Personalized federated learning is proposed to handle the data heterogeneity problem amongst clients by learning dedicated tailored local models for each user. However, existing works are often built in a centralized way, leading to high communication pressure and high vulnerability when a failure or an attack on the central server occurs. In this work, we propose a novel personalized federated learning framework in a decentralized (peer-to-peer) communication protocol named DisPFL, which employs personalized sparse masks to customize sparse local models on the edge. To further save the communication and computation cost, we propose a decentralized sparse training technique, which means that each local model in DisPFL only maintains a fixed number of active parameters throughout the whole local training and peer-to-peer communication process. Comprehensive experiments demonstrate that DisPFL significantly saves the communication bottleneck for the busiest node among all clients and, at the same time, achieves higher model accuracy with less computation cost and communication rounds. Furthermore, we demonstrate that our method can easily adapt to heterogeneous local clients with varying computation complexities and achieves better personalized performances.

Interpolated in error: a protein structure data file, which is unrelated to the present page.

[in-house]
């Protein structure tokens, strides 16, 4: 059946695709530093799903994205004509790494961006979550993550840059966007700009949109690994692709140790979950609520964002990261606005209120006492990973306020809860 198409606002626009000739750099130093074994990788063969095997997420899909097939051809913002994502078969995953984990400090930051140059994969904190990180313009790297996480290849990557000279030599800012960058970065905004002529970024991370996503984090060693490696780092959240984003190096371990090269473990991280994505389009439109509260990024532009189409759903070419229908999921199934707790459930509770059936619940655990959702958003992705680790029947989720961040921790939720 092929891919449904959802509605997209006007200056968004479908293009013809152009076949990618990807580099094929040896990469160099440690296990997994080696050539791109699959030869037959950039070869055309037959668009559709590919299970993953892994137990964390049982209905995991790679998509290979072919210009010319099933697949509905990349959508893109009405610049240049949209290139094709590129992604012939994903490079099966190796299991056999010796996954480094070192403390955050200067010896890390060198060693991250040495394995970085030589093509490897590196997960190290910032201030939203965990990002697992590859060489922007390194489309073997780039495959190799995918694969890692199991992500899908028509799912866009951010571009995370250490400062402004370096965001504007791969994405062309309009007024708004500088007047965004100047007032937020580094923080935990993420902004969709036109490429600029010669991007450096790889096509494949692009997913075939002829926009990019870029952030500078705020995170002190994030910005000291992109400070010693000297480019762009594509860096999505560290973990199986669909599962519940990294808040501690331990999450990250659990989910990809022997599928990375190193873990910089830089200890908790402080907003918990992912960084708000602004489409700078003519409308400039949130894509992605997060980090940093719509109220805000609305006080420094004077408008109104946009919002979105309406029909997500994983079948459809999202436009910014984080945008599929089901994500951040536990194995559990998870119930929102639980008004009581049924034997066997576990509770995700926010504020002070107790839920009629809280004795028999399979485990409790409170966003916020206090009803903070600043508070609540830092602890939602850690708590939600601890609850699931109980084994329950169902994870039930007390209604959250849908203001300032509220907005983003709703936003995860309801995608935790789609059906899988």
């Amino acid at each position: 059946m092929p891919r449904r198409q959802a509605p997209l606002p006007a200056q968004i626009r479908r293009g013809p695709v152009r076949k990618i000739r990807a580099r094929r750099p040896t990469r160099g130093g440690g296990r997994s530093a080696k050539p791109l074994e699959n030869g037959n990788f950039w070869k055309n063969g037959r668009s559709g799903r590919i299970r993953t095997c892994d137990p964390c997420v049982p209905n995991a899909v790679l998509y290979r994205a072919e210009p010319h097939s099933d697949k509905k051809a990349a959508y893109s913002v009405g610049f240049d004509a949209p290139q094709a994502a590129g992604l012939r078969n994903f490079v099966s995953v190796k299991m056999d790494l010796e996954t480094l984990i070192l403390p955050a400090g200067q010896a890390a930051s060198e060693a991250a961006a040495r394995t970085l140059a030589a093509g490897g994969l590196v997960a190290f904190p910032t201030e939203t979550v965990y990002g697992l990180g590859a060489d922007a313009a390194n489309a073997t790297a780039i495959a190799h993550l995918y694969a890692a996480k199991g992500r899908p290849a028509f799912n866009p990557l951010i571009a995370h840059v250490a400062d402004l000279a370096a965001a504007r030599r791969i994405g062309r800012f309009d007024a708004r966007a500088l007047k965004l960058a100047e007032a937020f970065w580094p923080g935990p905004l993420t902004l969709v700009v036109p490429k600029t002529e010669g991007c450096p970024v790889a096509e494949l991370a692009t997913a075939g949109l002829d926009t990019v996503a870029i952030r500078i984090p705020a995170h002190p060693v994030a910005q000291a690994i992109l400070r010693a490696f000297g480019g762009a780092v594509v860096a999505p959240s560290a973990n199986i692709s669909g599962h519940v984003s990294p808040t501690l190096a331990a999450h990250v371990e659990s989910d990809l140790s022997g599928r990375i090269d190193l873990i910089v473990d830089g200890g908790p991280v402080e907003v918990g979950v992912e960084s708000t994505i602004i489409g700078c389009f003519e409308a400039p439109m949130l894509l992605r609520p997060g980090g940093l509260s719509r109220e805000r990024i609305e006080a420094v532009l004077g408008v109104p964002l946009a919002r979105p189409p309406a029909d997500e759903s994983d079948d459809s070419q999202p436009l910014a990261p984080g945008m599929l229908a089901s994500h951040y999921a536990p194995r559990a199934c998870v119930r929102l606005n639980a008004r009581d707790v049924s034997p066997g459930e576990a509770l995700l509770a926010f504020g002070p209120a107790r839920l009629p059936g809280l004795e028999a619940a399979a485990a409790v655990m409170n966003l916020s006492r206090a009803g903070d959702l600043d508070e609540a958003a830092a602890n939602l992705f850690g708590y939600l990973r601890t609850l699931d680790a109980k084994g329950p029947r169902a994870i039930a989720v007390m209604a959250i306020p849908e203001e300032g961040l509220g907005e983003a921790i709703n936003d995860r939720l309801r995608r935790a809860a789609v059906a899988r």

Wed 20 July 10:25 - 10:30 PDT

Differentiable Top-k Classification Learning

Felix Petersen · Hilde Kuehne · Christian Borgelt · Oliver Deussen

The top-k classification accuracy is one of the core metrics in machine learning. Here, k is conventionally a positive integer, such as 1 or 5, leading to top-1 or top-5 training objectives. In this work, we relax this assumption and optimize the model for multiple k simultaneously instead of using a single k. Leveraging recent advances in differentiable sorting and ranking, we propose a family of differentiable top-k cross-entropy classification losses. This allows training while not only considering the top-1 prediction, but also, e.g., the top-2 and top-5 predictions. We evaluate the proposed losses for fine-tuning on state-of-the-art architectures, as well as for training from scratch. We find that relaxing k not only produces better top-5 accuracies, but also leads to top-1 accuracy improvements. When fine-tuning publicly available ImageNet models, we achieve a new state-of-the-art for these models.